Perhaps the most influential concept in my life.

The source of my origin… the force that directs my existence… everything that I am is her… everything that I try not to be is her…

She engulfs me, sometimes to the point of suffocation; and yet without her I would probably scatter into a million pieces and get lost in the ether.

As an infant I depended on her, as a teen I detested her, or so I would have had the world believe, marriage and a baby gave me a new perspective on her, and by the time my own brat hit his adolescence, I had the utmost respect for her. Of course, a large part of my mothering philosophy involved reflecting on what not to do, but still, at the end of my own journey and after reflecting upon my own mistakes, I realized that she had done the best that she knew how to, and could, given her own circumstances, and that she was a victim of her own past.

The intense lines on her face taught me to lay down my own baggage gently. Her bitterness taught me faith, to believe that life would in fact unfold as it was scripted to, and that while riding the rapids it was best to let go of fear and just enjoy the jostles and splashes. And if once in a way you get thrown over, then, hey, ma did teach you to swim.

Until finally, life came full circle.

She depends on me, I guide her, advise her, reprimand her, support her. At the end of each day I reflect upon my mistakes, go down on my knees asking for forgiveness and patience, as I am sure she probably did when she herself was a young mother learning from her own mistakes.


The source of my origin… the force that directs my existence… everything that I am is her…

In response to Linda’s Stream of Consciousness Saturday prompt “ma”


I watch him watch me from the corner of my eyes.
He thinks I don’t see the subtle shake of his head, the disappointment in his eyes.

She’s cleaning those shells again,’ he whispers. Probably complaining to Dr. D!
Bless the good doctor. If it wasn’t for her, they would have tried to take these away too. She’s good people. She understands a mother’s responsibilities. When Annie comes back, she’s going to ask for her shells. They may say that she’s never coming back. But I know better. She never goes anywhere without her shells.

Oh Lordy, I missed a spot.

In response to Rochelle’s Friday Fictioneer’s challenge based on a photo prompt submitted by Sandra Crook


Lord have mercy.
This was going to be one of those conversations.

You have to drink the milk, Simon.

I think the word you’re looking for is should drink the milk.

OK wise guy. You should drink the milk.


Should. Milk is a whole food. It’s good for you.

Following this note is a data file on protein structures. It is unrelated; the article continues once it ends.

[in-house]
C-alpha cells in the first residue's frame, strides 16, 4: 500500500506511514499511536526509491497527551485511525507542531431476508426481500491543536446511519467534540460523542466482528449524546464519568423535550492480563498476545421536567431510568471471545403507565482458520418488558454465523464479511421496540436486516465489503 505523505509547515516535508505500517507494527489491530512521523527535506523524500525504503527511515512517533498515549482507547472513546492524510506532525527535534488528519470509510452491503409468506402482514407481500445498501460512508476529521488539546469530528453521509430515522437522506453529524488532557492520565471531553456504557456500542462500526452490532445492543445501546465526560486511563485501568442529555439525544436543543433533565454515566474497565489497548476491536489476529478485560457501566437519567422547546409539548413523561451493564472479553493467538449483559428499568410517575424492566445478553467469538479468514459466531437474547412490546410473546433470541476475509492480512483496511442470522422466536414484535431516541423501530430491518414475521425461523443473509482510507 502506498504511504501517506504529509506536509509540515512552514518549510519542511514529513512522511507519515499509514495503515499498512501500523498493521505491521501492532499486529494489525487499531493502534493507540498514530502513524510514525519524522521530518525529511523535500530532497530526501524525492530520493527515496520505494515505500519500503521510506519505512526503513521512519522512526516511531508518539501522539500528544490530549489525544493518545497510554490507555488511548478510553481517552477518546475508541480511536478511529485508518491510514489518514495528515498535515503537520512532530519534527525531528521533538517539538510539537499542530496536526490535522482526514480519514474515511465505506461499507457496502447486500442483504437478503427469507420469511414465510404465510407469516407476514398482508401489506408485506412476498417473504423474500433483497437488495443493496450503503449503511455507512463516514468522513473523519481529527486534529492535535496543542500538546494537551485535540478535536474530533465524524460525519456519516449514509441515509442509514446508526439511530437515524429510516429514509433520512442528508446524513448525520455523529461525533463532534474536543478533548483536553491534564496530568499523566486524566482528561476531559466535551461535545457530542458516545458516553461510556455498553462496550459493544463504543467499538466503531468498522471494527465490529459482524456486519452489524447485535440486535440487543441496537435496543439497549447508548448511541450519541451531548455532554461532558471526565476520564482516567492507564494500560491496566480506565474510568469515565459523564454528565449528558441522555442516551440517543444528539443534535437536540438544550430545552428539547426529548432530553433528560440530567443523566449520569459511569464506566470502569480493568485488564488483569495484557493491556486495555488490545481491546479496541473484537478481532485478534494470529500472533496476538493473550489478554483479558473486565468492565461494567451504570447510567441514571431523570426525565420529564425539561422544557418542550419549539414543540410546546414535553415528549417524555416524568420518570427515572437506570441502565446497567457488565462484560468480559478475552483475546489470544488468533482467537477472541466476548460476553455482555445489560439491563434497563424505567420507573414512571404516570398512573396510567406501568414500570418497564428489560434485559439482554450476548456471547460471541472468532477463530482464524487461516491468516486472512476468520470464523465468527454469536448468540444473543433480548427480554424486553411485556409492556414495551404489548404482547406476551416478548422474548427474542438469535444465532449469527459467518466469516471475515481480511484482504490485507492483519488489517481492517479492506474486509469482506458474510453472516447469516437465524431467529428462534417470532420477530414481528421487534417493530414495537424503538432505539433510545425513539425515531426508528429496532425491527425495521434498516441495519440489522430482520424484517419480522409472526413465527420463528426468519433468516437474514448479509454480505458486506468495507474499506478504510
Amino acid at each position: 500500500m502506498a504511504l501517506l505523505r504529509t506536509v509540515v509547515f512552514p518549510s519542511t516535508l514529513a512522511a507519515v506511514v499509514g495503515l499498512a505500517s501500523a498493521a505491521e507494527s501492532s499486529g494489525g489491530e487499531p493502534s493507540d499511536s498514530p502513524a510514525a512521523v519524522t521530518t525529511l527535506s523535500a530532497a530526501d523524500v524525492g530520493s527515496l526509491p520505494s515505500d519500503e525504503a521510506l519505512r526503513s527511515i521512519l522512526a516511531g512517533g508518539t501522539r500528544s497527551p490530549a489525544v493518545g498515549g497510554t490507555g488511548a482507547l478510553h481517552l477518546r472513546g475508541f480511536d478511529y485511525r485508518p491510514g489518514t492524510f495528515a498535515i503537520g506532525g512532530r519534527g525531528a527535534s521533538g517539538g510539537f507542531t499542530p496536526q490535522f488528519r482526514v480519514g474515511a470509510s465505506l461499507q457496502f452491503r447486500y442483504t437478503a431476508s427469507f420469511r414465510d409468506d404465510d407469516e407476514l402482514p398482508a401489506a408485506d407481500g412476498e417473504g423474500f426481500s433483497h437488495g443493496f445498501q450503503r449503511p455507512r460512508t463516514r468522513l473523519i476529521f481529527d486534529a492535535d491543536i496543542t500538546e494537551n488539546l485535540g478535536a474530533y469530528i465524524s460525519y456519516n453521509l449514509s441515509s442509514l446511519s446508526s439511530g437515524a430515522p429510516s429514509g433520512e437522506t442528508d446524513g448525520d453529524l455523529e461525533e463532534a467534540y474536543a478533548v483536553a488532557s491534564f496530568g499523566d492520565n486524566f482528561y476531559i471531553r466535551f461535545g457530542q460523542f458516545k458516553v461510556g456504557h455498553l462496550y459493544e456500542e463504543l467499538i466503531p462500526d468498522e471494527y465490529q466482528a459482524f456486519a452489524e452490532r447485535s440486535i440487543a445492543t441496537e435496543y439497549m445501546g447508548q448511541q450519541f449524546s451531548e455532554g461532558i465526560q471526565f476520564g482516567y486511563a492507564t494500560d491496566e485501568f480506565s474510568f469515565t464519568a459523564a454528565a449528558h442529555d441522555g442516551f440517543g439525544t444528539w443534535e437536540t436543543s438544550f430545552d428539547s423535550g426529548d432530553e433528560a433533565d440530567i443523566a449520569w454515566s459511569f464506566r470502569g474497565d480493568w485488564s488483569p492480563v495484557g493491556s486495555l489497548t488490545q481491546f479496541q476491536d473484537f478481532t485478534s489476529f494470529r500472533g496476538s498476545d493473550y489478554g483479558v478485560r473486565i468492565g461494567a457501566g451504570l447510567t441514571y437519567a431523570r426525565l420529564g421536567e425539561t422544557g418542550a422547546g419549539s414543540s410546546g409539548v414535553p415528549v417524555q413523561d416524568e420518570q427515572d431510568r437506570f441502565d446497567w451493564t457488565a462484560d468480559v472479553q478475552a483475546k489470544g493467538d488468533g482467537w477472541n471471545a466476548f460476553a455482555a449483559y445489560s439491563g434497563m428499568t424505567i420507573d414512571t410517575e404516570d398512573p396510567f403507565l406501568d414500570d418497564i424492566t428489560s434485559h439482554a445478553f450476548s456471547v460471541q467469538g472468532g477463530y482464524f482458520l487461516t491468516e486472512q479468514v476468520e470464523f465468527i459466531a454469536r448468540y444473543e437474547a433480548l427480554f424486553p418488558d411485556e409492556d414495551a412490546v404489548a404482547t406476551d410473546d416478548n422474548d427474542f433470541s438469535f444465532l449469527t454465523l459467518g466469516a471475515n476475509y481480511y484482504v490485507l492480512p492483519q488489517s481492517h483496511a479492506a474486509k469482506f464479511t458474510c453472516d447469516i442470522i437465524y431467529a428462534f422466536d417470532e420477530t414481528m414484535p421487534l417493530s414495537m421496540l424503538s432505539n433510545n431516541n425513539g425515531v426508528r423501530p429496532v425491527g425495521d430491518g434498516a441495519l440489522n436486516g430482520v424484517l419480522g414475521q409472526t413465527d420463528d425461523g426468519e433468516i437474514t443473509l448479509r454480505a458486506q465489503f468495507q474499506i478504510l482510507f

Hmm, says here that A whole food, is a natural food that has not been processed or has been refined as little as possible. This milk is pasteurized. Not a whole food.

I meant that it’s a complete food. And don’t start reading out that definition.

Well, if its so complete then why did they have to enrich it with Probiotic and Vitamin D, E and K2, drones his machine-imitation voice.

I’m trapped in a maelstrom of irritation, frustration, pride. I see the twinkle in his eye. He thinks that he’s won the argument.
I play the trump card.

Then will you please drink it cause it would make mommy really really happy?

The twinkle dims a little.

In response to the 185th Flash Fiction for Aspiring Writers challenge, based on a photo contributed by Yinglan.

Don’t call… Even a text would do…

Call me when you reach.

Those were my explicit instructions to him as I dropped him off at the airport. Of course I know my kid well enough to know that he would never call. For some reason he hates phone calls. (Perhaps that reason is me. Can hating phone calls be hereditary?)

What I did expect were a few WhatsApp messages.

It’s the first time that he’s left the country alone. Well traveling with a bunch of strangers escorted by some professor who I don’t know, is still classified as travelling alone in my book of parenting. Expecting a few updates is not too unreasonable, right?


Here is what I get…

Day 1: I’m here. The wifi sucks.

Day 2: Still alive.

Night 3: All in good time.

The last being in response to my barrage of messages (3 actually) asking how his day went.

He’s coming back on Day 8. By then I would have probably exited WhatsApp just to keep my phone safe.

I’m tempted to play the sentiment card and ask questions like – What if Manado is hit by an earthquake or a tsunami? How will I know of your welfare? But I shan’t. Knowing him, the response would probably be – Don’t worry, you will hear about it on the news. He can be very infuriating that way.

His father worries too. But he has a silver lining he hangs on to at moments like this. ‘You know he gets his attitude from you‘ he annoyingly provokes. I don’t understand the man. After twenty three years of marriage who doesn’t learn that it is unwise to prod a simmering lioness!

In response to Linda’s Stream of Consciousness Saturday prompt – call.


In life there is no ever after, and happily needn’t start with a fairy-tale. Twenty years of marriage had taught me that.

Ours wasn’t love at first sight. He wasn’t a romantic sweep-a-girl-off-her-feet type of guy. But he was honest, hard working, and more importantly, he gave me respect and space, a courtesy rarely extended to women of my generation.

When that mutual respect transformed into friendship and love, I cannot say.

We did not discuss things like feelings, or mark milestones with expensive gestures or elaborate adventures. As I packed away his things, I realised that while we may not have had any grand moments, we had enjoyed many happy ones.
In the brief time that we had together, we had created many beautiful memories.

Like this silly old snow globe that he gave me for our first Christmas…